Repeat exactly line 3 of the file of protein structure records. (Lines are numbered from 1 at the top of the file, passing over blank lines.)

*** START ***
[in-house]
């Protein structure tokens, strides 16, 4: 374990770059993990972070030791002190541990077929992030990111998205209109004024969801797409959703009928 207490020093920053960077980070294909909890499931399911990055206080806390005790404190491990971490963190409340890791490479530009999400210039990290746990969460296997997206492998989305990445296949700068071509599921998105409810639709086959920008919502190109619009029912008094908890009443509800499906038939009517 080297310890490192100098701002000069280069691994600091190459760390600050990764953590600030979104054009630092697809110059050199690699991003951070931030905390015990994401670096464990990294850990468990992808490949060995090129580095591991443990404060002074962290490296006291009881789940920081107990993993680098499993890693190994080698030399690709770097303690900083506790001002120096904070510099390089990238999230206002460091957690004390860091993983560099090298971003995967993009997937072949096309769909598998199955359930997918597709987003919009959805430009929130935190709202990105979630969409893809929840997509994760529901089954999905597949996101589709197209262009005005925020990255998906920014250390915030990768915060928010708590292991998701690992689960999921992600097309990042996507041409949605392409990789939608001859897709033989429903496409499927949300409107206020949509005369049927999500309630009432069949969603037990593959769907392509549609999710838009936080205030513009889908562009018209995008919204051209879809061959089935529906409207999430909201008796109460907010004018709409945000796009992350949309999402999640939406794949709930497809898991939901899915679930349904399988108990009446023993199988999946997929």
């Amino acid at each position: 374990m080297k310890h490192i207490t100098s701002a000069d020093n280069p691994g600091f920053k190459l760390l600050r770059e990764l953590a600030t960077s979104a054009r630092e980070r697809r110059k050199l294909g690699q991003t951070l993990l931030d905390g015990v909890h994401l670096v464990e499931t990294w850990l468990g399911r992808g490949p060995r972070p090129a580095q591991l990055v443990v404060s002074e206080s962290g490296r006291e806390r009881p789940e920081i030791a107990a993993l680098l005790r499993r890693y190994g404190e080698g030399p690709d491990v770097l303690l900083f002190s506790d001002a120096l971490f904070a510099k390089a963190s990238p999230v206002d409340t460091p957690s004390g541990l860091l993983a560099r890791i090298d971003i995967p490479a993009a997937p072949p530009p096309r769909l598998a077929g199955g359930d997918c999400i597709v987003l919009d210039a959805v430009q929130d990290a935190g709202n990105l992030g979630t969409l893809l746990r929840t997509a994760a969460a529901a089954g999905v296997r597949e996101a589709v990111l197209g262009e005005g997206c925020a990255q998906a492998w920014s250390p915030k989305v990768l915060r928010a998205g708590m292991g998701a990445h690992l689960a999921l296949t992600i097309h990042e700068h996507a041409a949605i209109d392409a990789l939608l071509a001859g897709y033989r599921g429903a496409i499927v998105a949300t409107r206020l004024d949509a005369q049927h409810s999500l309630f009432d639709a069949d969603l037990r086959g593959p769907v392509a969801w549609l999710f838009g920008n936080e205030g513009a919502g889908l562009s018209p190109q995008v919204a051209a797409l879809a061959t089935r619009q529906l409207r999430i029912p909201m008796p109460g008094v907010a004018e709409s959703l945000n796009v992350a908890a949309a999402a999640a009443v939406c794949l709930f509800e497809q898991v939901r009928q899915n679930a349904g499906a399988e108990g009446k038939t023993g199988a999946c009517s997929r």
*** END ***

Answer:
């Amino acid at each position: 374990m080297k310890h490192i207490t100098s701002a000069d020093n280069p691994g600091f920053k190459l760390l600050r770059e990764l953590a600030t960077s979104a054009r630092e980070r697809r110059k050199l294909g690699q991003t951070l993990l931030d905390g015990v909890h994401l670096v464990e499931t990294w850990l468990g399911r992808g490949p060995r972070p090129a580095q591991l990055v443990v404060s002074e206080s962290g490296r006291e806390r009881p789940e920081i030791a107990a993993l680098l005790r499993r890693y190994g404190e080698g030399p690709d491990v770097l303690l900083f002190s506790d001002a120096l971490f904070a510099k390089a963190s990238p999230v206002d409340t460091p957690s004390g541990l860091l993983a560099r890791i090298d971003i995967p490479a993009a997937p072949p530009p096309r769909l598998a077929g199955g359930d997918c999400i597709v987003l919009d210039a959805v430009q929130d990290a935190g709202n990105l992030g979630t969409l893809l746990r929840t997509a994760a969460a529901a089954g999905v296997r597949e996101a589709v990111l197209g262009e005005g997206c925020a990255q998906a492998w920014s250390p915030k989305v990768l915060r928010a998205g708590m292991g998701a990445h690992l689960a999921l296949t992600i097309h990042e700068h996507a041409a949605i209109d392409a990789l939608l071509a001859g897709y033989r599921g429903a496409i499927v998105a949300t409107r206020l004024d949509a005369q049927h409810s999500l309630f009432d639709a069949d969603l037990r086959g593959p769907v392509a969801w549609l999710f838009g920008n936080e205030g513009a919502g889908l562009s018209p190109q995008v919204a051209a797409l879809a061959t089935r619009q529906l409207r999430i029912p909201m008796p109460g008094v907010a004018e709409s959703l945000n796009v992350a908890a949309a999402a999640a009443v939406c794949l709930f509800e497809q898991v939901r009928q899915n679930a349904g499906a399988e108990g009446k038939t023993g199988a999946c009517s997929r």